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                 COURT OF APPEALS OF VIRGINIA






Present:  Judges Coleman, Bumgardner and Lemons

Argued at Salem, Virginia





ROBERT WAYNE HICKSON, JR.

                                                                                                                                               MEMORANDUM OPINION BY

v.           Record No. 2482-97-3      JUDGE DONALD W. LEMONS

                    NOVEMBER 17, 1998

COMMONWEALTH OF VIRGINIA





          FROM THE CIRCUIT COURT OF MONTGOMERY COUNTY

                     Ray W. Grubbs, Judge



         Dutton Olinger (Attorneys & Counselors at Law

         of America, P.C., on briefs), for appellant.



         Daniel J. Munroe, Assistant Attorney General

         (Mark L. Earley, Attorney General, on brief),

         for appellee.



    Robert Wayne Hickson, Jr. was convicted in a bench trial of

arson.  On appeal, he contends the evidence was insufficient to

sustain his conviction.  We disagree and affirm the conviction.

                          BACKGROUND

    On the morning of August 10, 1995, Michelle Nicole Price

observed a white car stop in front of a trailer home owned by

Michael Eastridge.  Eastridge's trailer home was located next to

Price's house.  Price saw a man exit the car and overheard

yelling and what appeared to be rocks hitting a sign.  She saw

the man return to the car, in which a passenger remained seated,

and drive away.

    That evening, Robert Wayne Hickson, Jr., appellant, and Gary

Hall Spence met at a campsite in Radford, Virginia.  Hickson and

Spence talked with a group of five or six other men.  Spence

testified that he overheard Hickson mention that "somebody owed

him money."

    Spence and Hickson left the campsite together between 8:30

and 9:00 p.m. in Hickson's car, and proceeded toward Elliston.

While driving on Route 460, Spence testified that Hickson stopped

the vehicle by the side of the road and exited the car.  Spence

assumed that Hickson was "getting out to relieve hisself [sic]."

However, Spence stated that he then heard the "hatch rattling."

Spence testified that Hickson left the area of the car, but he

did not see where Hickson went.  Spence stated that he next heard

an explosion.  He observed flames off to the left of the car.

After Spence heard the explosion and saw the flames, Hickson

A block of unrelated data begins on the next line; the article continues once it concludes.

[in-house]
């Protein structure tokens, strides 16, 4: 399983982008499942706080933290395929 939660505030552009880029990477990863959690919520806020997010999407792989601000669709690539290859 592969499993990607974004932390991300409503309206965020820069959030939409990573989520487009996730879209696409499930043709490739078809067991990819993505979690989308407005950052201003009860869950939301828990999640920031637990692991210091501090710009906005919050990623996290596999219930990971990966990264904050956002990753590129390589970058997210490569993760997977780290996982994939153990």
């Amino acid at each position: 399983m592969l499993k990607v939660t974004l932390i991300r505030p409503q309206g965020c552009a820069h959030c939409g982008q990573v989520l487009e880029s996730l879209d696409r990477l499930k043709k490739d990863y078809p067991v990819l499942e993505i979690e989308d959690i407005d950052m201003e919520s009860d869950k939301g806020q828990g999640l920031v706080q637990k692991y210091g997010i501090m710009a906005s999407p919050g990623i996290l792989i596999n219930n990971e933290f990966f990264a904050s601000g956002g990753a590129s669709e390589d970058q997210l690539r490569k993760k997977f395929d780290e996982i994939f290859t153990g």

returned to the car and made a reference to "fire," but said

nothing further.  Spence admitted he had consumed approximately

twelve beers that evening, although he said he was not drunk.

    At approximately 11:15 p.m. that evening, Deputy Sheriff

Investigator Norman Croy, a specialist in fire investigation,

responded to a call from Michael Eastridge's mobile home, located

in the Elliston area of Montgomery County.  When he arrived at

the scene, he found that the home was still partially on fire.

Croy found a red gasoline container at the rear of the trailer,

approximately six feet from the porch steps.  Croy noticed random

patterns of gasoline both on and beneath the steps, which

indicated that gas had been thrown quickly.  He testified that

the fire "was started on the back porch with gasoline."  Croy

stated that a fire set in this manner would cause a "flash" and

then an audible "whooshing sound."  Through his investigation,

Croy determined that at the time of the fire, Hickson was

"associated" with a white car with a "hatch" rather than a trunk.

                  SUFFICIENCY OF THE EVIDENCE

    Hickson claims the evidence was insufficient to sustain his

conviction for arson because the Commonwealth failed to prove he

was the person who started the fire.  Where the sufficiency of

the evidence is an issue on appeal, an appellate court must view

the evidence and all reasonable inferences fairly deducible

therefrom in the light most favorable to the Commonwealth.  Cheng

v. Commonwealth, 240 Va. 26, 42, 393 S.E.2d 599, 608 (1990).  On

appeal, the decision of a trial court sitting without a jury is

afforded the same weight as a jury's verdict and will not be

disturbed unless plainly wrong or without evidence to support it.

King v. Commonwealth, 217 Va. 601, 604, 231 S.E.2d 312, 315

(1977).

    The Commonwealth may prove the commission of the crime of

arson through circumstantial evidence if that evidence excludes